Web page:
Many cruises call at St. Petersburg, some via the Baltic states, ours was the beginning of a river cruise to Moscow.
St. Petersburg the former capital and the second largest city in Russia has a population of four million. The City was founded in 1703, was renamed Petrograd for a period and became wealthy by virtue of being Russia’s access to the sea in winter, together with its vicinity to Western Europe. It became Leningrad in 1924 and suffered a terrible siege in the war from 1941 – 43 when over 600,000 people starved.
Today it is prospering. The many waterways, which divide the city, give it an air of relaxation and if the police were keeping a watchful eye on visitors it was not apparent. There were no restrictions on what we could do or where we could visit.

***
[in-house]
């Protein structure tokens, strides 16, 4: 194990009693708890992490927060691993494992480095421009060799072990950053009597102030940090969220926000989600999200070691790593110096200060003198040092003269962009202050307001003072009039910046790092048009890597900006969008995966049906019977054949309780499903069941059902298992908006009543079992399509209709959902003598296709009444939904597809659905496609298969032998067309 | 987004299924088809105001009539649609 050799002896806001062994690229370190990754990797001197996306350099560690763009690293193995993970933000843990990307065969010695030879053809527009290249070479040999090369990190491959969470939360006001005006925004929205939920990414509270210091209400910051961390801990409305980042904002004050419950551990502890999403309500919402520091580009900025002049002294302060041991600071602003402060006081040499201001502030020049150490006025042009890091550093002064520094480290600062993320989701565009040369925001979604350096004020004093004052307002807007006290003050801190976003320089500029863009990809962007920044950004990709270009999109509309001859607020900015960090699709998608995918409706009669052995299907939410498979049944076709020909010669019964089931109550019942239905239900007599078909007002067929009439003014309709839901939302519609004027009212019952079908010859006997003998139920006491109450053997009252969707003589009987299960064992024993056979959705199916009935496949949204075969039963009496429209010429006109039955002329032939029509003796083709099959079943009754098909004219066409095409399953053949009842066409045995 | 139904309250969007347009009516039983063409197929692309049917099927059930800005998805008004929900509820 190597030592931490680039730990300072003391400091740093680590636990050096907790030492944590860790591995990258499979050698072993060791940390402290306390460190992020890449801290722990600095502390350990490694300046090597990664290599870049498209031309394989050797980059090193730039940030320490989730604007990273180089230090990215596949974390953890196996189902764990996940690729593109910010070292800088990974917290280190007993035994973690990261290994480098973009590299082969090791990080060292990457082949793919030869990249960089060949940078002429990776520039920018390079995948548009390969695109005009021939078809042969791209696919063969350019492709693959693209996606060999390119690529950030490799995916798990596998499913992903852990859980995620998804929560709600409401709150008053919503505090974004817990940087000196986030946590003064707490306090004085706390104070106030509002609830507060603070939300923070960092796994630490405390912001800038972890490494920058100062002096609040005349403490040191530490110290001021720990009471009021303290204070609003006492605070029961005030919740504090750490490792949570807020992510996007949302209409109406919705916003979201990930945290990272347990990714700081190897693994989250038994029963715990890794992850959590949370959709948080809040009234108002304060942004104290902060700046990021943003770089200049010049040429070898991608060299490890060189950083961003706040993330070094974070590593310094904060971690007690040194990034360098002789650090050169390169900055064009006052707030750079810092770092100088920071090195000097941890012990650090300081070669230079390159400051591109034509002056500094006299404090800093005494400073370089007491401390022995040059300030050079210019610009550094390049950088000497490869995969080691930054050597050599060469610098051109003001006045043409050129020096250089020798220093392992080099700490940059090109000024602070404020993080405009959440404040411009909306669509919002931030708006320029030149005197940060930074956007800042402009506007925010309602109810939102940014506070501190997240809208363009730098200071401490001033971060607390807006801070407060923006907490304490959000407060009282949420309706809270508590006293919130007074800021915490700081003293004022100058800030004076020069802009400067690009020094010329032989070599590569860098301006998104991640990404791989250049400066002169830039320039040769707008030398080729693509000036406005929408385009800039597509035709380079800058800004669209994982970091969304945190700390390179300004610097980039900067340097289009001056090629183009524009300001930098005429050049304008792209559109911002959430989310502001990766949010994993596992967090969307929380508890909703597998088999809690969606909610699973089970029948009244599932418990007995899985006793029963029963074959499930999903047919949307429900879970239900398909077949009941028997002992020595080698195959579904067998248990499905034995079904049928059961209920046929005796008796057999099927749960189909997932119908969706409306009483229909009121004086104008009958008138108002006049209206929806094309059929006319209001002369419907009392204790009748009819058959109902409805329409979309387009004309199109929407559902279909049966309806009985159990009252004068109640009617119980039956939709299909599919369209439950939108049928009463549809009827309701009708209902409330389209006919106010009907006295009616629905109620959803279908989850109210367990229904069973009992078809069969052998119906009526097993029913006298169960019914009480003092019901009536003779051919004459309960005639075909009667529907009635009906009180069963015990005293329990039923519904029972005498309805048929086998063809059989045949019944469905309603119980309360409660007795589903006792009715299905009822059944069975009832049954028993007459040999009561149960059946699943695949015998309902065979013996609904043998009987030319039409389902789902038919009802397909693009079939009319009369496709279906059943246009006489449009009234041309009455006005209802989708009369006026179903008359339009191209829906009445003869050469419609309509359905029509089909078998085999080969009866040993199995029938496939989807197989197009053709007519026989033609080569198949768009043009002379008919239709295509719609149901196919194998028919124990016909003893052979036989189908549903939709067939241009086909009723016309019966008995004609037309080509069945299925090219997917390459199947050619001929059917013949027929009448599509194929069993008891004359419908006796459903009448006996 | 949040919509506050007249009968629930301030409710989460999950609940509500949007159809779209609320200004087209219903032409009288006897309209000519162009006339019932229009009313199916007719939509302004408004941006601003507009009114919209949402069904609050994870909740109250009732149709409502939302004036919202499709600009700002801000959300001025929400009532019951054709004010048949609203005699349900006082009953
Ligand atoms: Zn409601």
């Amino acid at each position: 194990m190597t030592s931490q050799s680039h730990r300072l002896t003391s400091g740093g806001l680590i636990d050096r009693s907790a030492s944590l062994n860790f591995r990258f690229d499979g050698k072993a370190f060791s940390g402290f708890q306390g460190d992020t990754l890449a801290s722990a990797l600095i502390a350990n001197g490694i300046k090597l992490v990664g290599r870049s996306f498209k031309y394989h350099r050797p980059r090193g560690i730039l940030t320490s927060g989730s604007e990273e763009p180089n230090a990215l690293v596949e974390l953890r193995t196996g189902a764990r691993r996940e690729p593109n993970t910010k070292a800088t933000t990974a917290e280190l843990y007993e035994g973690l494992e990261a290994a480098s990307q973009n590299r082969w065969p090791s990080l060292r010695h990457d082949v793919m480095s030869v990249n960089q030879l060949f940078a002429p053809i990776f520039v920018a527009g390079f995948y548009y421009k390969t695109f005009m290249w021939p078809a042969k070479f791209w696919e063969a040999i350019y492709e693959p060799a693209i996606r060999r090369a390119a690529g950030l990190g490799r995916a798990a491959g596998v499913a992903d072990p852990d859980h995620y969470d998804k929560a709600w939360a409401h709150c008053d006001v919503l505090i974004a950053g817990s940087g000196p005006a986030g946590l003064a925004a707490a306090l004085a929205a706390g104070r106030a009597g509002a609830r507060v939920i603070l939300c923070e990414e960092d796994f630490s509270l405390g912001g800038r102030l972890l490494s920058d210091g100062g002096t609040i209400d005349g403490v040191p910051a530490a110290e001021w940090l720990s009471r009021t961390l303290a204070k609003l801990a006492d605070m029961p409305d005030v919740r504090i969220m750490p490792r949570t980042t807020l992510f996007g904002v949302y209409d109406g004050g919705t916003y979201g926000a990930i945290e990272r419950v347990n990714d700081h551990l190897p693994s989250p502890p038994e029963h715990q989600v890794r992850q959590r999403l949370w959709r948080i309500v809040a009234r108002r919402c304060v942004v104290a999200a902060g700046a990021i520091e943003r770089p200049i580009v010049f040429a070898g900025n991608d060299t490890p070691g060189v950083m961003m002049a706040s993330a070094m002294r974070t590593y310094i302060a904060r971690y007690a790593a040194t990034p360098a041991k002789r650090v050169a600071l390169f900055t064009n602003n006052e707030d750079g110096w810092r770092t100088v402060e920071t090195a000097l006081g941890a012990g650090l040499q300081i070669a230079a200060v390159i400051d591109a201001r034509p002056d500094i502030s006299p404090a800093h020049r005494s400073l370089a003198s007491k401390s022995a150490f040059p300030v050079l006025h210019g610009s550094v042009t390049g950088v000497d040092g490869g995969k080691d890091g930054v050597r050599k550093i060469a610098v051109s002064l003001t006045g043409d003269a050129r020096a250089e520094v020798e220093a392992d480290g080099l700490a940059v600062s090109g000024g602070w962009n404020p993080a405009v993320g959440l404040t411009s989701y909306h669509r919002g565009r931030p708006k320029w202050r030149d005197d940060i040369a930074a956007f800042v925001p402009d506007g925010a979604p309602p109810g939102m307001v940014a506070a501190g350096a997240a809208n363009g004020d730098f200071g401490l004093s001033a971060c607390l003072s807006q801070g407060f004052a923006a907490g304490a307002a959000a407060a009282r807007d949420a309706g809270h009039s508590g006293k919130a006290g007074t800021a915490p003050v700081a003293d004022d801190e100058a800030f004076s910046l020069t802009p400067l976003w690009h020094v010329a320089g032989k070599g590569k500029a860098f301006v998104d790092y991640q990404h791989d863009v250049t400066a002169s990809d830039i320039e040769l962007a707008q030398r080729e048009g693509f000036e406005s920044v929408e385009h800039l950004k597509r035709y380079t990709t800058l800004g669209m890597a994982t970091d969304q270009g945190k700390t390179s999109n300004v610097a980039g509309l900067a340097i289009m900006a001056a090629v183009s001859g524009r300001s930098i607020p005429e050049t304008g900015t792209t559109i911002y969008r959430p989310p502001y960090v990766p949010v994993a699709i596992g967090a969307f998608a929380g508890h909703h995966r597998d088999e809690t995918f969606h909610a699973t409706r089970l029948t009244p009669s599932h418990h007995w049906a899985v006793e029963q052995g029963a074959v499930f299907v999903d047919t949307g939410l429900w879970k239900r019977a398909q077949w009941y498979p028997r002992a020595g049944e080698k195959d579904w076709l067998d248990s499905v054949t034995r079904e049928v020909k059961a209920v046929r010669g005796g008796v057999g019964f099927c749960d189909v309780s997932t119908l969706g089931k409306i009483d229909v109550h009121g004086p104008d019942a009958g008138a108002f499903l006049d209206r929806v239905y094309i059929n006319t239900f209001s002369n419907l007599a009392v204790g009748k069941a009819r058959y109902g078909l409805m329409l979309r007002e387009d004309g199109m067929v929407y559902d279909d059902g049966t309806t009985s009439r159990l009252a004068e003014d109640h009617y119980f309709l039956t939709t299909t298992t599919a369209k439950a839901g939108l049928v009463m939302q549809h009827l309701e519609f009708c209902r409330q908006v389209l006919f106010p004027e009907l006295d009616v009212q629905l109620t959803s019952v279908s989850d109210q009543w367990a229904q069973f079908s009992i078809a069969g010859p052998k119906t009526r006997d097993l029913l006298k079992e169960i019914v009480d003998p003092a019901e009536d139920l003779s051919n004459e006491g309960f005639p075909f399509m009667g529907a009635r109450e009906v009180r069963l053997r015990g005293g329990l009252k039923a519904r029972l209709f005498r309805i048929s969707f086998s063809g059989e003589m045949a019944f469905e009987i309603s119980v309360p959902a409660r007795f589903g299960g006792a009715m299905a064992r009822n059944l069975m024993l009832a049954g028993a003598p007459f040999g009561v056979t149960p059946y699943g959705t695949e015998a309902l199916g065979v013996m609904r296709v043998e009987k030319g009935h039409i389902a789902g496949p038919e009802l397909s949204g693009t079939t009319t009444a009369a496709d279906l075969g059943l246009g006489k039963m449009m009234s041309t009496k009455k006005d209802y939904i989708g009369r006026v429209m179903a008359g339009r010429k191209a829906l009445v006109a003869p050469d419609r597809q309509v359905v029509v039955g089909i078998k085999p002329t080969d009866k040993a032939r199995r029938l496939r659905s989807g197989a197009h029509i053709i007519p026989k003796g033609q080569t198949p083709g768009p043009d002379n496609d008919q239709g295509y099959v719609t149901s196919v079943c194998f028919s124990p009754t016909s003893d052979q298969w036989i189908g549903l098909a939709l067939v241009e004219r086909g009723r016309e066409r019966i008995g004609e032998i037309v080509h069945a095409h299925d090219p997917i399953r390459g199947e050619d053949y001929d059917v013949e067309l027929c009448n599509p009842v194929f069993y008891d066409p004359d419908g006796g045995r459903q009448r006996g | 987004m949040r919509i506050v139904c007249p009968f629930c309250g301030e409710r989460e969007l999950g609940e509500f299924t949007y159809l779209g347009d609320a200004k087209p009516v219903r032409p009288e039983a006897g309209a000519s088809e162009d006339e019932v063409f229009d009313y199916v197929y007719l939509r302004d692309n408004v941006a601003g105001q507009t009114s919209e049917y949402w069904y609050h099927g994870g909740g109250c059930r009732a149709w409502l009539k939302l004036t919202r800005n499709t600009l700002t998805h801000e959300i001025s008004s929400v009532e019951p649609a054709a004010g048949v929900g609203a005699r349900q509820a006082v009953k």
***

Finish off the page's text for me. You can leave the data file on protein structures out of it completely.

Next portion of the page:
Included in the tour were two days of sightseeing. The Hermitage Museum of Art is so extensive it is said to take seven days to see it all. We passed innumerable showcases of glassware. It is easy to become mentally saturated amongst so many exhibits; a half-day was sufficient for me.
The Great Palace at Petrodvorets and summer palace of Peter the Great is a coach ride into the country. It faces the Gulf of Finland and is fronted by an impressive array of fountains with an abundance of water. Court musicians in ceremonial dress played on the veranda while crowds of Russians relaxed on their day out.
For us this augured well for the start of a two week river cruise to Moscow. From St. Petersburg we were to go east to Lake Kadoga and on to Kishi Island, then southwards to Moscow stopping at many towns on the way.